Corigliano d'Otranto (Choriàna Koriàna or in griko, Curiànu in Salento dialect) belongs to the historical region of the Grecìa Salentina, in Puglia. Belongs to a linguistic island of nine villages where it speaks griko, an ancient language of Greek origin.
The grecanico or griko (even grico) is a dialect (or group of dialects) type neo-Greek remainder probably of a wider and more continuous linguistic area ellenofona existed formerly in the coastal part of the Magna Grecia. The greeks today call the Katoitaliótika language (Greek: Κατωιταλιώτικα, Italian "Southern"). The language, written in Latin characters, has points in common with the neogreco and in the meantime the words that are the fruit of apparent influences leccesi or anyway romance. The name of the country is by assonance often derive from the word heart, symbol that appears in the civic coat of arms; or from Corelius, the centurion that would have been assigned the territory in roman times. While probably goes back to the Greek term medieval "χωρίον" (transliterated choríon), respectively at the end etymologically related "χώρα" (chóra), with the meaning of the village, country, Podere, ground or place.
The territory was inhabited by civilization proto-historic, as evidenced by the megalithic remains of mirrors, dolmens and menhirs. The foundation of the country is uncertain and could date back to the period of the Magna Grecia, the roman period or even to the pre-Roman period with the Messapi. From the Roman period remains the urban fabric of the historic center in which, between via Capiterra and via Cavour, is identifiable a rectangle structured living on lots corresponding to multiples or submultiples of the roman actus. The development of the small center contributed to the basilian Monastery of San Giorgio was built in the IX century and in which it was active a school of the Greek language and Byzantine culture which left many codes Greeks, now kept in important libraries. This declined at the end of XV century with the destruction of the monastery of San Nicola di Casole of Otranto, which constituted a Grancia. The first written document in which appears the name of Corigliano dates back to 1192. In 1465 it was purchased by the family de' Monti of French origin, arrived in these lands at the time of the Angevins. Nicola Antonio bought the feud directly from the Royal Court and upon his death in 1480, it passed to the firstborn son Francis, a man of arms, diplomatic and senior official of the court of Ferdinand II of Aragon. By Francesco the feud of Corigliano passed to his son Giovan Battista, which in 1534 obtained from the Emperor Charles V the title of marquis. Between 1514 and 1519, he strengthened the country and expanded considerably the castle equipping it with powerful artillery, four angular towers, as well as munitions and powerful defensive means. After Giovan Battista, in possession of the feud came, always from father to son, Francesco II from 1537 to 1557, John II from 1557 to 1594, Geronimo from 1594 to 1644 and Giorgio from 1644 to 1649; with Giorgio who died young, completes the marquisate of the de' Monti. Between 1649 and 1651 the feud passed first to the sister Giulia married Francesco Sanfelice and from these to his son Alfonso Sanfelice-de' Monti. In 1651, at the end of contrasts born in relation to the succession of Giorgio de' Monti, the entire inheritance is auctioned and purchased by the wealthy Baron Tutino Luigi Trane.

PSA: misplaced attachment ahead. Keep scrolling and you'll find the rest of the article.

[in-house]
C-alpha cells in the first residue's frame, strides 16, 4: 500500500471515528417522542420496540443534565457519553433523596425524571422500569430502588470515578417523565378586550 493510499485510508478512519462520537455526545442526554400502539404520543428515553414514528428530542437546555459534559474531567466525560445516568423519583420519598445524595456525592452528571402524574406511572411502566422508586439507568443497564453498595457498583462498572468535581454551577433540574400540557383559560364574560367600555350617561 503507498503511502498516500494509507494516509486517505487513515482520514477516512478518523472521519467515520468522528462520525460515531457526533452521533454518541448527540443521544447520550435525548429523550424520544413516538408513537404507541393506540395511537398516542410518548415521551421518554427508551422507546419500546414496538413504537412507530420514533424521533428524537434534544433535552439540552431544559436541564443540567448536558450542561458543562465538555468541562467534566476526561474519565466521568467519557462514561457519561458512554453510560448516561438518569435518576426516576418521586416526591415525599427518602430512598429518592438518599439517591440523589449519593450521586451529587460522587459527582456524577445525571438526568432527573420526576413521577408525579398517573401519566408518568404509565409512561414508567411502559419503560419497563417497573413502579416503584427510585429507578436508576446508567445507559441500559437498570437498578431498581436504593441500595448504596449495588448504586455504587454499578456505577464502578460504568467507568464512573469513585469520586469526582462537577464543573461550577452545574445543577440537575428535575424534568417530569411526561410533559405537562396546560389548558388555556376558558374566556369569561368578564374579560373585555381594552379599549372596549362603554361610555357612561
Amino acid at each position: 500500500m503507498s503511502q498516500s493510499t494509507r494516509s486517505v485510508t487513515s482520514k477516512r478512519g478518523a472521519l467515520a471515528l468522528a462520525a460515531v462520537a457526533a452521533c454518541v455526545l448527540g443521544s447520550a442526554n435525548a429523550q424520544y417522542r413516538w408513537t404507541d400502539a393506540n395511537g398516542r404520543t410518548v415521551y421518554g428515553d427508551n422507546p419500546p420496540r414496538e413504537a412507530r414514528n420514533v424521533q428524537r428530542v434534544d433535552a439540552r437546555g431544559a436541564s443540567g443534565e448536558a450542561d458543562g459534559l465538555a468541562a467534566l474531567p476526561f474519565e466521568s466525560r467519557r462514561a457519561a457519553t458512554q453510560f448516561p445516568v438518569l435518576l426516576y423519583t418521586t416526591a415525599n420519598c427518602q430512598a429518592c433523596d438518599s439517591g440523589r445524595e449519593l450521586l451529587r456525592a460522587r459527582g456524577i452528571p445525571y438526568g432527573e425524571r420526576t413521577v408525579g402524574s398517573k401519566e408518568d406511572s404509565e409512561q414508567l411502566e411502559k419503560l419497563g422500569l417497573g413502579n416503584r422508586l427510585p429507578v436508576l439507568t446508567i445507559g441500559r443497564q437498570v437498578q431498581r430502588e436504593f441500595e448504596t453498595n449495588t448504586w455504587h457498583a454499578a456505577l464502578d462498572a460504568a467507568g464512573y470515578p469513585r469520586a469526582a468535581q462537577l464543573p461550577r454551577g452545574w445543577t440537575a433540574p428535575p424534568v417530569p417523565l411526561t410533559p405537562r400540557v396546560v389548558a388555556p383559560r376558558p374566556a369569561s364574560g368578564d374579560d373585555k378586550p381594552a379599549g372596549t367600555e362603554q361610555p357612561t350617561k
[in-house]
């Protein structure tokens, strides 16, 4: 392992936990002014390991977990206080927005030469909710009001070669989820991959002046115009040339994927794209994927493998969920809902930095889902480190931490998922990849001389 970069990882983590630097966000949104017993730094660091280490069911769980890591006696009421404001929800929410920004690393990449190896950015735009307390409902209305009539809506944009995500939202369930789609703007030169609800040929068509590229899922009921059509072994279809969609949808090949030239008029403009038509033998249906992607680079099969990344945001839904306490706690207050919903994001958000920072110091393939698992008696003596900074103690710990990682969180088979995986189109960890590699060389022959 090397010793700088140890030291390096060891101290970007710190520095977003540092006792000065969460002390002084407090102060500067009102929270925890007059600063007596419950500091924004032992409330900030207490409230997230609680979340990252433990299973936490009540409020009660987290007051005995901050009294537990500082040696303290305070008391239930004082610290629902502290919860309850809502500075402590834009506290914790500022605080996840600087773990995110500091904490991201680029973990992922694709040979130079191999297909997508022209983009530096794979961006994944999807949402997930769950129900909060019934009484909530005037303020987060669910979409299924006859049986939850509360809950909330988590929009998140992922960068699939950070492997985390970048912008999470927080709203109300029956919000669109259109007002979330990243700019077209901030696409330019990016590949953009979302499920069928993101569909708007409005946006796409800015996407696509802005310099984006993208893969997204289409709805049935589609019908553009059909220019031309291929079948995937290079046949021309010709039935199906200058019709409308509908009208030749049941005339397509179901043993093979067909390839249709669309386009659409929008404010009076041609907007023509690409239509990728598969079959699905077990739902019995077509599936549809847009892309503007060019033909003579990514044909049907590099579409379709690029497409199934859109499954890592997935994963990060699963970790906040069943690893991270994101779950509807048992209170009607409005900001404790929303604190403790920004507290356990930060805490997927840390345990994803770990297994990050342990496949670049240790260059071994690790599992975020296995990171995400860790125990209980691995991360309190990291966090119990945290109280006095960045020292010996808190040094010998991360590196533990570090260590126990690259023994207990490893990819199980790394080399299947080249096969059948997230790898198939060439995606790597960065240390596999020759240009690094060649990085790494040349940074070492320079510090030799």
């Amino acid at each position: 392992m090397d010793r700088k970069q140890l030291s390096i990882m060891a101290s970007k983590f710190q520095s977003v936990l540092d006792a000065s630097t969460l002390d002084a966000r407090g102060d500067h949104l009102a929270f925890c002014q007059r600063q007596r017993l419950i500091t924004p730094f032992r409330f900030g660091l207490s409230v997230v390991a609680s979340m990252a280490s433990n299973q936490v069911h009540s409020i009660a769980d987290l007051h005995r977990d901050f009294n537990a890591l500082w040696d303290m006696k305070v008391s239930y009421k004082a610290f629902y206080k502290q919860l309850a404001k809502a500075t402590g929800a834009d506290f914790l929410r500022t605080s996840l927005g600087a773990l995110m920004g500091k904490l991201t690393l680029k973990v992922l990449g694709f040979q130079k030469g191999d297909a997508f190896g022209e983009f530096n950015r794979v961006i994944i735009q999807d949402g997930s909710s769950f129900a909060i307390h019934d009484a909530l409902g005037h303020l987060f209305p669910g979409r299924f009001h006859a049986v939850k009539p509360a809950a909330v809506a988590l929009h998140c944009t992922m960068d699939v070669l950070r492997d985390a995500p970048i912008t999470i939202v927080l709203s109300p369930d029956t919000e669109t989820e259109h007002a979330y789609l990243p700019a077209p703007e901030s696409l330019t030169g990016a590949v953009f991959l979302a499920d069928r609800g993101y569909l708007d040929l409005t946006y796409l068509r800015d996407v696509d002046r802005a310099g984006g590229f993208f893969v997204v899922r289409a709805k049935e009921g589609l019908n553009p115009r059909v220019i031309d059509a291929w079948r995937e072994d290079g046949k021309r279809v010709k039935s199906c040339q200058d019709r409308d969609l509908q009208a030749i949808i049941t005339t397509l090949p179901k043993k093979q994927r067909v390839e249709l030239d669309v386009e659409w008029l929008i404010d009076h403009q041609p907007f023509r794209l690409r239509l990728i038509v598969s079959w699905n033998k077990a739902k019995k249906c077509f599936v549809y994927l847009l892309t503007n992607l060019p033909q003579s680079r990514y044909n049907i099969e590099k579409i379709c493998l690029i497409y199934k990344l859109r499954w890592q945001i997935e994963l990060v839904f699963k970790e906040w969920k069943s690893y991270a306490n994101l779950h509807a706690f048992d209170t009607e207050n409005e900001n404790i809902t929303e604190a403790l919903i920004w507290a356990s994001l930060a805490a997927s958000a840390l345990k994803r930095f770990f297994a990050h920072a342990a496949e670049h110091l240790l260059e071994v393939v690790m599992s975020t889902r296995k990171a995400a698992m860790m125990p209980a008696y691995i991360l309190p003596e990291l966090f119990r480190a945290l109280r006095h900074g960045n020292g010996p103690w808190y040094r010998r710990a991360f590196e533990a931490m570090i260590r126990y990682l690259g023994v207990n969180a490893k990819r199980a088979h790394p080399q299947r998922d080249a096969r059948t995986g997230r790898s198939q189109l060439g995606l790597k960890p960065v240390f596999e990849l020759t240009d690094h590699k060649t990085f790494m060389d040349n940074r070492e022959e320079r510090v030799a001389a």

The Arco Lucchetti, site in Vico Freddo, delimits the inlet of a courtyard and is constituted by three monolithic elements in pietra leccese: an architrave in Sesto lowered well preserved and two uprights corroded in the lower half. The rich decoration of the portal occupies the entire front surface and that of the soffit of the arch. It was constructed in 1497 by the owner of the building, mastro Nicola Robi, who was also the author, as he himself declares in one of the inscriptions that there are engraved. The entire decoration of the arc is a throwback to the medieval models. The arc enters inside a court in which can be glimpsed Latin inscriptions of the sixteenth-century engraved on the lintels of the doors.
The agro coriglianese is mainly cultivated with olive groves. The high permeability of the soil, which absorbs most of the rainfall, determines the absence of surface water courses and the presence on the territory of the articles in order to overcome this shortage, such as tanks and pozzelle.
Along Via Moncenisio you can admire a secular and majestic copy Vallonea Oak (Quercus ithaburensis subs. macrolepis Kotschy), belonging to the family of fagacee and without doubt the arboreal species more suggestive of the flora of Salento. Characteristic of this arboreal species are large acorns from which anciently returns the tannin used, inter alia, in the tanning of hides and skins. It is one of the few surviving copies in Salento. The Oak of Corigliano has a diameter of the trunk of 1 meter and a crown of 20 meters, with a height of about 15 meters. In the grico dialect is known with the name of valani, from the Greek "Balanos" (acorn). The public garden in which it is located is seat, from some years, numerous events linked to culture grica, promoted by the Circolo Culturale "Argalìo" which has its seat in some local ancient constructed right under the crown of the great oak.